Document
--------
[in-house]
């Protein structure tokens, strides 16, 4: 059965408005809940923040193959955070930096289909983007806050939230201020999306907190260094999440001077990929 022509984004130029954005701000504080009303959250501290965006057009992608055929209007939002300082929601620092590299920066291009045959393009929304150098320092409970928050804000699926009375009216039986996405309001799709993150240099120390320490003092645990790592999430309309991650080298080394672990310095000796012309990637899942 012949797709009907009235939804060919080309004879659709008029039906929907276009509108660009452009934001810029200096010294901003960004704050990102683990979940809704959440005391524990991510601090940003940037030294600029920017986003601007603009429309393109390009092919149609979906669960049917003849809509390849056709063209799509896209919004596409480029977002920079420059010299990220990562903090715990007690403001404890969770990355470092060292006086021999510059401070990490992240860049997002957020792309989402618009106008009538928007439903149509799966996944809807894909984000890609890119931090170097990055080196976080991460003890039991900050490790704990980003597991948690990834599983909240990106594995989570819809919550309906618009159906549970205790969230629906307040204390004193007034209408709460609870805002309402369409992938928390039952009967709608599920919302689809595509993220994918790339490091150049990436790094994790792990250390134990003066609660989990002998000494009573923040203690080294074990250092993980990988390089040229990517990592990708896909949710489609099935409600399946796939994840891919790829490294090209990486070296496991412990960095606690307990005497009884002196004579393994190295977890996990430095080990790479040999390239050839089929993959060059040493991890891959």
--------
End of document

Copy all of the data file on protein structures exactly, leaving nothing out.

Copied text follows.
[in-house]
């Protein structure tokens, strides 16, 4: 059965408005809940923040193959955070930096289909983007806050939230201020999306907190260094999440001077990929 022509984004130029954005701000504080009303959250501290965006057009992608055929209007939002300082929601620092590299920066291009045959393009929304150098320092409970928050804000699926009375009216039986996405309001799709993150240099120390320490003092645990790592999430309309991650080298080394672990310095000796012309990637899942 012949797709009907009235939804060919080309004879659709008029039906929907276009509108660009452009934001810029200096010294901003960004704050990102683990979940809704959440005391524990991510601090940003940037030294600029920017986003601007603009429309393109390009092919149609979906669960049917003849809509390849056709063209799509896209919004596409480029977002920079420059010299990220990562903090715990007690403001404890969770990355470092060292006086021999510059401070990490992240860049997002957020792309989402618009106008009538928007439903149509799966996944809807894909984000890609890119931090170097990055080196976080991460003890039991900050490790704990980003597991948690990834599983909240990106594995989570819809919550309906618009159906549970205790969230629906307040204390004193007034209408709460609870805002309402369409992938928390039952009967709608599920919302689809595509993220994918790339490091150049990436790094994790792990250390134990003066609660989990002998000494009573923040203690080294074990250092993980990988390089040229990517990592990708896909949710489609099935409600399946796939994840891919790829490294090209990486070296496991412990960095606690307990005497009884002196004579393994190295977890996990430095080990790479040999390239050839089929993959060059040493991890891959």